American sprinter Coryn Rivera understands that the team representing the USA during the women's flat and technical road race at the World Championships in Doha on October 15 is not the strongest on paper but they are prepared to unite against some of the other nations that have star-studded sprinters in hopes of securing the world title.
"We have to be prepared for anything," Rivera told Cyclingnews in a phone interview ahead of her departure for the Middle East. "It helps that we're not the super favourites for this course, so if something does get away, hopefully we are in it and not responsible for chasing. There is a possibility for anything and with so many roundabouts on course, it could be hard to pull a breakaway back.
"I think we have a good team and we are going to have to come together to beat the favourites. It could mean setting up early and timing our sprint right or being in a small group, that will be important."
At the World Championships in Richmond last year, Rivera had a strong showing during the race and finished 39th, while her compatriot Megan Guarnier finished with the bronze medal and earned a spot on the team at the Olympic Games in Rio in August. The other five riders on the seven-woman team in Doha are Amber Neben, who won the world title in the individual time trial on Tuesday, Allie Dragoo, Alexis Ryan, Carmen Small and Lauren Stephens.
Rivera and Guarnier are accomplished sprinters in their own right, but Rivera knows there will be much faster contenders on the start line in Doha. Riders like Kirsten Wild (Netherlands), Chloe Hosking (Australia) and defending champion Lizzie Deignen (Great Britain), among other winning sprinters.
"If you look at the race, people like Wild and Hosking are pure and powerful sprinters, and they are the ones to bet on. But with the team we have going, it's a good squad. Megan is a good sprinter as well. She has beaten me at Nationals for the last two years, even though that's a different kind of racing."
This year, Rivera competed in the Worlds test event, which was stage 1 at the Tour Qatar, won by Wild. Although sections of the course are similar, Rivera is expecting an open race that could end in either a sprint or a breakaway.
The women will race 134.5km that includes seven 15.2km circuits on The Pearl of Qatar. The route is considered both technical and tactical.
"The Worlds course is a little bit different than the stage at the Tour of Qatar, but I believe the loop on The Pearl is the same, we just start in a different area to race into the loop," Rivera said.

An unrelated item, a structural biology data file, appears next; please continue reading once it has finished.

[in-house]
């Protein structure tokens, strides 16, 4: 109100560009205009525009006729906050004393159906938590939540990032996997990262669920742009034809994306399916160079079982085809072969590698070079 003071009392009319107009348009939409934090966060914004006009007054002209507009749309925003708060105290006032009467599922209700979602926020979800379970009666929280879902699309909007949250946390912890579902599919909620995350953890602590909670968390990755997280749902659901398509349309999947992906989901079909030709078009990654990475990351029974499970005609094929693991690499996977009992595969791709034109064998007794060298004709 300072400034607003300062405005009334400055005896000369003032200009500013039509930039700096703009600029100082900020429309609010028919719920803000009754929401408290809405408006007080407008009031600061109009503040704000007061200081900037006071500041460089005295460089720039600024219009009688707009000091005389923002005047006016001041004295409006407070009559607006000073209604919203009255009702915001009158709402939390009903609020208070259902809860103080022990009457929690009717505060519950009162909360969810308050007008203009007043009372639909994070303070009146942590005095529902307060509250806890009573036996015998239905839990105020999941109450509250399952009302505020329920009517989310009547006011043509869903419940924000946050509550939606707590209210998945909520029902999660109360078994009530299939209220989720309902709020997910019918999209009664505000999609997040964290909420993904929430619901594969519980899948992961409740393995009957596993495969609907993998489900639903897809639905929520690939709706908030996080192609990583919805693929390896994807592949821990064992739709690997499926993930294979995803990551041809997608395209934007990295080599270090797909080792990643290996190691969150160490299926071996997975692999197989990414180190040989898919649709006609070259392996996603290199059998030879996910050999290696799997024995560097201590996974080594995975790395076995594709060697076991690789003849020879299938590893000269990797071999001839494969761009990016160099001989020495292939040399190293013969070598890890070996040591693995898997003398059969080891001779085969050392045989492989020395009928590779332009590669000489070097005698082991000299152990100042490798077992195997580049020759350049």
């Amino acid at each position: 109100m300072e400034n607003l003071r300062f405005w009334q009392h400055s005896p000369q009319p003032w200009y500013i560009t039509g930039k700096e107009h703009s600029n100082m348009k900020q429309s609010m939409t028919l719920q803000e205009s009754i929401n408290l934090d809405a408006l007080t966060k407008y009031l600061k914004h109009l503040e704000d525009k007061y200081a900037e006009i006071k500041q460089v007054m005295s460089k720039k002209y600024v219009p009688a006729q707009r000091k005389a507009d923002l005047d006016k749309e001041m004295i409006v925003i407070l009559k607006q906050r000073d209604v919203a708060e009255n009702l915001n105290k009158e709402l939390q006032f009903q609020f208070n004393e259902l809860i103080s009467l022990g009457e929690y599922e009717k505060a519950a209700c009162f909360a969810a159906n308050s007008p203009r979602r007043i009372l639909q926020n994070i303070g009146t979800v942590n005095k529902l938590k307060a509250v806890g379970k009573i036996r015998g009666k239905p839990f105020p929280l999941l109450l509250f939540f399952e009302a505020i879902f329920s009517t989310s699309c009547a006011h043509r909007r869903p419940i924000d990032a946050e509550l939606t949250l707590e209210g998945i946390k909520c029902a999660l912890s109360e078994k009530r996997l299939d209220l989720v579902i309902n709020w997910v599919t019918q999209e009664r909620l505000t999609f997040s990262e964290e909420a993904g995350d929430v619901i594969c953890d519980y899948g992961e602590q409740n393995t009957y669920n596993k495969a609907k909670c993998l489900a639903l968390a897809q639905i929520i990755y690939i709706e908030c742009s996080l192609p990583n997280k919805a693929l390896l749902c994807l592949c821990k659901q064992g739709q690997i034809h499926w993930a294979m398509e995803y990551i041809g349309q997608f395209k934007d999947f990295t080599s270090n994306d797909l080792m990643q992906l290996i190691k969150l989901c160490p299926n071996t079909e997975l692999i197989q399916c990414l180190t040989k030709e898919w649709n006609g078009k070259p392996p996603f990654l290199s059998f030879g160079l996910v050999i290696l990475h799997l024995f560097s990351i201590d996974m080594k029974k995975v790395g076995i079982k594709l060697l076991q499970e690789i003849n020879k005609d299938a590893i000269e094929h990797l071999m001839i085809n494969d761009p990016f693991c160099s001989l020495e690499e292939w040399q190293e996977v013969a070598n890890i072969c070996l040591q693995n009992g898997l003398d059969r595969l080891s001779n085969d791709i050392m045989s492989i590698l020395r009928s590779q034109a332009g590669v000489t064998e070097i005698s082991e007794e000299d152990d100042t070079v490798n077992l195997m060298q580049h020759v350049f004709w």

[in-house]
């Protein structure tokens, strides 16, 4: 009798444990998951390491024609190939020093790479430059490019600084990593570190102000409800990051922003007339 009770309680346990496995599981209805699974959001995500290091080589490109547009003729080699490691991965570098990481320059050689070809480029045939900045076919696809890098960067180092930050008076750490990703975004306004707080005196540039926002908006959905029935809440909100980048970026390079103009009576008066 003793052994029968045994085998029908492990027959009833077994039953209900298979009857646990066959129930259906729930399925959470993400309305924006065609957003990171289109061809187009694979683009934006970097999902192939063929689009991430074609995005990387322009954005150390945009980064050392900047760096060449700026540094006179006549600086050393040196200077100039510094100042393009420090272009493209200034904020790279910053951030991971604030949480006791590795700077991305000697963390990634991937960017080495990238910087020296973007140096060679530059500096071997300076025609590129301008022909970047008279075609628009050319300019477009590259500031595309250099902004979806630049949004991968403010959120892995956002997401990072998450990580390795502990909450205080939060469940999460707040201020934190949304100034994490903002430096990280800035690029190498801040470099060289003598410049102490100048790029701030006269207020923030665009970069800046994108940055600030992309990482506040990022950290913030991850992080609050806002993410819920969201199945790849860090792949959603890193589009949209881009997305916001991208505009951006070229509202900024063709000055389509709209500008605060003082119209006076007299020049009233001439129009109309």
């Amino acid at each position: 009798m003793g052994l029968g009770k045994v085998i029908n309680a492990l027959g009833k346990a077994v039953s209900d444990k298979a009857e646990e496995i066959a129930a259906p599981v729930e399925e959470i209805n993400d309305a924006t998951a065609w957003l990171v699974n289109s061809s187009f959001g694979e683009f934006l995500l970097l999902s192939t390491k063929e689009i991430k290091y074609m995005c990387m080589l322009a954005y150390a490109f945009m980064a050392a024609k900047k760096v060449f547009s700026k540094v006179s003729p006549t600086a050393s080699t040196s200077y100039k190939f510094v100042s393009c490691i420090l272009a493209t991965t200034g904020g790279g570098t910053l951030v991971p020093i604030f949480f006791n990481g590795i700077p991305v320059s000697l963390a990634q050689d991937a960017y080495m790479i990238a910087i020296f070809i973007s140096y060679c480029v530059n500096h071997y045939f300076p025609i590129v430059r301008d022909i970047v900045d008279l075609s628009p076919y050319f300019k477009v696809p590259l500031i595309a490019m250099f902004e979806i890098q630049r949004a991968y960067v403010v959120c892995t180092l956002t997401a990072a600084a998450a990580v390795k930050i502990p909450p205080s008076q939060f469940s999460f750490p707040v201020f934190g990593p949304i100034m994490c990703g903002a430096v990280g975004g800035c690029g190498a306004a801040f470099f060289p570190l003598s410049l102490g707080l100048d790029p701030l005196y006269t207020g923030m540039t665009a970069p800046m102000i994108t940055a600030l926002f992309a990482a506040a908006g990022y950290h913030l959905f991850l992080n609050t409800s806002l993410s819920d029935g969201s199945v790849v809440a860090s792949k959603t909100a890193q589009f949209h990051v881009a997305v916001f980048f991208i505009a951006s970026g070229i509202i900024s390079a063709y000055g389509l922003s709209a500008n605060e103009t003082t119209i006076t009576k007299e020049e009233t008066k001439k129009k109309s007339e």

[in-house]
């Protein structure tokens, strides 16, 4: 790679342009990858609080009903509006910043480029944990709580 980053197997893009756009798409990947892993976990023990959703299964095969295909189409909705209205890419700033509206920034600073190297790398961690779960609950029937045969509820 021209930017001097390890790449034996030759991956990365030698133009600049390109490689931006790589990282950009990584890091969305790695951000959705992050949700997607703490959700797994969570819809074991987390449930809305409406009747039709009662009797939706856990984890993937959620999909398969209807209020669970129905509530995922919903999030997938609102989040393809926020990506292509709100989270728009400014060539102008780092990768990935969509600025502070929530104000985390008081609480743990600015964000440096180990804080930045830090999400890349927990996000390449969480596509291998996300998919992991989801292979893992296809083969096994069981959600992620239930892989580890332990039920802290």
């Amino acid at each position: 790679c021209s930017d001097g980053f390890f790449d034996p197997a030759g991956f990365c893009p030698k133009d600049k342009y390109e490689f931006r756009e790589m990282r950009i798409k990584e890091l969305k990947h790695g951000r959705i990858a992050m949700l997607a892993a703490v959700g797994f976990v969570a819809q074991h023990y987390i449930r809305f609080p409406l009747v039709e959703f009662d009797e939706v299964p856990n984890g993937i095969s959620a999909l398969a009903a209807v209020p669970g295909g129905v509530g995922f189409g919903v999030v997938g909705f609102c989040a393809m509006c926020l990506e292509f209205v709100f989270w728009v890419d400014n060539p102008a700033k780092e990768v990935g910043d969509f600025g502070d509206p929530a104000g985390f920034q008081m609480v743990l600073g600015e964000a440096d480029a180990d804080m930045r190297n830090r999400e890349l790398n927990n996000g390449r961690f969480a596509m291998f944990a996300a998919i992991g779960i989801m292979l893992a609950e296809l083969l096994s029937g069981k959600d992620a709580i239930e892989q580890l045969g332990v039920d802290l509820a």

"I don't think the beginning of the course will be too important. It's through the town, with no open or windy sections. I think the circuits are interesting. I drove it, raced it, rode it and counted 29 roundabouts on the 15-kilometre circuit, so it's like a really big kermesse or criterium. It'll be similar to a criterium and the finish line is 350 metres from the last corner."
Asked if the Worlds course suited her years of criterium-style racing in the US and one-day classics racing in Europe, Rivera said, "Yes, for sure," although she declined to discuss potential team tactics.
Rivera is set to race with the Dutch team Liv Plantur in 2017, after spending three seasons with US-based UnitedHealthcare. She has built a career on criterium racing and sprinting but more recently has proven her ability in hillier road races and in the spring classics, and doesn't like to pigeonhole herself as a sprinter.
She was an automatic selection for the World Championships this year, based on her second place in stage 3 at the Tour of California in May, a race on the Women's WorldTour calendar. She also won a stage at the Internationale Thüringen Rundfahrt der Frauen in July.
Her spot on the team was welcomed after she missed the final selection for the team that represented the US at the Olympic Games, and she lost her appeal for Mara Abbott's place on that team.
"Going into the year, Rio was a goal and Worlds in Qatar were a goal," Rivera said. "It was a two-pronged season, but Worlds is a good course for me and I didn't let that slip even though some of my focus was on trying to go to the Olympics. We have to move on to the next race, and know that there is an Olympics in the next four years and a World Championships every year."
Rivera's last race with UnitedHealthcare was at the Gateway Cup in September, nearly a month before the World Championships. She said that knowing the course in Doha suits her skills well was helpful in keeping her motivated enough to continue training and fine-tuning her form ahead of the women's road race on Saturday.
"It helped to know that I had automatically qualified, so I knew that I was training specifically for something, and that's a great end goal to help stay motivated for training," Rivera said.
"Knowing that the Worlds course is a good one for me, and that I had done the test event this year and have experience in Qatar is great for me."
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Kirsten Frattini has been involved in bike racing from the grassroots level all the way to the World Cup. She is an honours graduate of Kinesiology and Health Science from York University in Toronto, Canada. Kirsten has worked in both print and digital publishing. She started with Cyclingnews as a North American Correspondent in 2006, and was responsible for reporting from the US and Canadian racing scene. Now as a Production Editor, she produces international race coverage for all cycling disciplines, edits global news and writes features.
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